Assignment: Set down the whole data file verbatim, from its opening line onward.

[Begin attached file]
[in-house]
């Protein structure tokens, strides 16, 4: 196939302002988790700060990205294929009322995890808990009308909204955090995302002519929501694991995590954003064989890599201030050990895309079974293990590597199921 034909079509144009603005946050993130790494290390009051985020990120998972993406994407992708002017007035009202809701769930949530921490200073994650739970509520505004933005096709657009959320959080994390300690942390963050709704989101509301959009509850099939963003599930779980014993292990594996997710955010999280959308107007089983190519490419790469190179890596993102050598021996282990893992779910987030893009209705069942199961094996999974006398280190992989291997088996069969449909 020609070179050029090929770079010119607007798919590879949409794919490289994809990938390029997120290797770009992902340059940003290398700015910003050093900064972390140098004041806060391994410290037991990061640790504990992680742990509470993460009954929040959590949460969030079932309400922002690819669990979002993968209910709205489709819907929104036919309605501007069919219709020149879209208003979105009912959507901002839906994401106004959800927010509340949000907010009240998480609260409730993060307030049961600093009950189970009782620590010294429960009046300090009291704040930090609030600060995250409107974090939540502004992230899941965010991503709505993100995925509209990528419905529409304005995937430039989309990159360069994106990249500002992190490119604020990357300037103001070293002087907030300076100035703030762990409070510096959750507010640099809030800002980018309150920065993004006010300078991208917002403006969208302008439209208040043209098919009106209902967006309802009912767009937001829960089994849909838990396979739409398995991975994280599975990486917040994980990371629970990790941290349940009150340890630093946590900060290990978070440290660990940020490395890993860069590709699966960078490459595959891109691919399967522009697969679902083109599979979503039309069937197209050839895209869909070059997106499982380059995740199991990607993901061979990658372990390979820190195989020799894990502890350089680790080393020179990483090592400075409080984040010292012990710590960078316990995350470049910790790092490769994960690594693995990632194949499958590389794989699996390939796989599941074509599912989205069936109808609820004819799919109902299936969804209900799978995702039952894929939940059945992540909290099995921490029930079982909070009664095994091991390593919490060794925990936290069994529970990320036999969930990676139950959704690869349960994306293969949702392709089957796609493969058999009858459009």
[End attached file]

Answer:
[in-house]
């Protein structure tokens, strides 16, 4: 196939302002988790700060990205294929009322995890808990009308909204955090995302002519929501694991995590954003064989890599201030050990895309079974293990590597199921 034909079509144009603005946050993130790494290390009051985020990120998972993406994407992708002017007035009202809701769930949530921490200073994650739970509520505004933005096709657009959320959080994390300690942390963050709704989101509301959009509850099939963003599930779980014993292990594996997710955010999280959308107007089983190519490419790469190179890596993102050598021996282990893992779910987030893009209705069942199961094996999974006398280190992989291997088996069969449909 020609070179050029090929770079010119607007798919590879949409794919490289994809990938390029997120290797770009992902340059940003290398700015910003050093900064972390140098004041806060391994410290037991990061640790504990992680742990509470993460009954929040959590949460969030079932309400922002690819669990979002993968209910709205489709819907929104036919309605501007069919219709020149879209208003979105009912959507901002839906994401106004959800927010509340949000907010009240998480609260409730993060307030049961600093009950189970009782620590010294429960009046300090009291704040930090609030600060995250409107974090939540502004992230899941965010991503709505993100995925509209990528419905529409304005995937430039989309990159360069994106990249500002992190490119604020990357300037103001070293002087907030300076100035703030762990409070510096959750507010640099809030800002980018309150920065993004006010300078991208917002403006969208302008439209208040043209098919009106209902967006309802009912767009937001829960089994849909838990396979739409398995991975994280599975990486917040994980990371629970990790941290349940009150340890630093946590900060290990978070440290660990940020490395890993860069590709699966960078490459595959891109691919399967522009697969679902083109599979979503039309069937197209050839895209869909070059997106499982380059995740199991990607993901061979990658372990390979820190195989020799894990502890350089680790080393020179990483090592400075409080984040010292012990710590960078316990995350470049910790790092490769994960690594693995990632194949499958590389794989699996390939796989599941074509599912989205069936109808609820004819799919109902299936969804209900799978995702039952894929939940059945992540909290099995921490029930079982909070009664095994091991390593919490060794925990936290069994529970990320036999969930990676139950959704690869349960994306293969949702392709089957796609493969058999009858459009």